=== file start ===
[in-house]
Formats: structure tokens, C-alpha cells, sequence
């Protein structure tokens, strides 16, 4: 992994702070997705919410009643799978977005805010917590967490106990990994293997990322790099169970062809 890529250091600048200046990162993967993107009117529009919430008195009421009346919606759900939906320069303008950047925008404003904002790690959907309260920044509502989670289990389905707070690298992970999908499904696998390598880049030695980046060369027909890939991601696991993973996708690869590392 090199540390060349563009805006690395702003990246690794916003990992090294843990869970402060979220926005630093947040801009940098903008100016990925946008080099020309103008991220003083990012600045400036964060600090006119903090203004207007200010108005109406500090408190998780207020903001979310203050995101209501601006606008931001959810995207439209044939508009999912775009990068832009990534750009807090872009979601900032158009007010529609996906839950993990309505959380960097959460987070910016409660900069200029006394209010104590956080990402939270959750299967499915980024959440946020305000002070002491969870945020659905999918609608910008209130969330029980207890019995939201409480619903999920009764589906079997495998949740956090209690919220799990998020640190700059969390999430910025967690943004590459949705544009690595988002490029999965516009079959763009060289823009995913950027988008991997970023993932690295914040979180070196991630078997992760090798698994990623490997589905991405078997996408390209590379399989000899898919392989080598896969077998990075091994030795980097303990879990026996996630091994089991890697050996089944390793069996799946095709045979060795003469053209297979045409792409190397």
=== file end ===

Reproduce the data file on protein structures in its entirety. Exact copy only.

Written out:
[in-house]
Formats: structure tokens, C-alpha cells, sequence
């Protein structure tokens, strides 16, 4: 992994702070997705919410009643799978977005805010917590967490106990990994293997990322790099169970062809 890529250091600048200046990162993967993107009117529009919430008195009421009346919606759900939906320069303008950047925008404003904002790690959907309260920044509502989670289990389905707070690298992970999908499904696998390598880049030695980046060369027909890939991601696991993973996708690869590392 090199540390060349563009805006690395702003990246690794916003990992090294843990869970402060979220926005630093947040801009940098903008100016990925946008080099020309103008991220003083990012600045400036964060600090006119903090203004207007200010108005109406500090408190998780207020903001979310203050995101209501601006606008931001959810995207439209044939508009999912775009990068832009990534750009807090872009979601900032158009007010529609996906839950993990309505959380960097959460987070910016409660900069200029006394209010104590956080990402939270959750299967499915980024959440946020305000002070002491969870945020659905999918609608910008209130969330029980207890019995939201409480619903999920009764589906079997495998949740956090209690919220799990998020640190700059969390999430910025967690943004590459949705544009690595988002490029999965516009079959763009060289823009995913950027988008991997970023993932690295914040979180070196991630078997992760090798698994990623490997589905991405078997996408390209590379399989000899898919392989080598896969077998990075091994030795980097303990879990026996996630091994089991890697050996089944390793069996799946095709045979060795003469053209297979045409792409190397």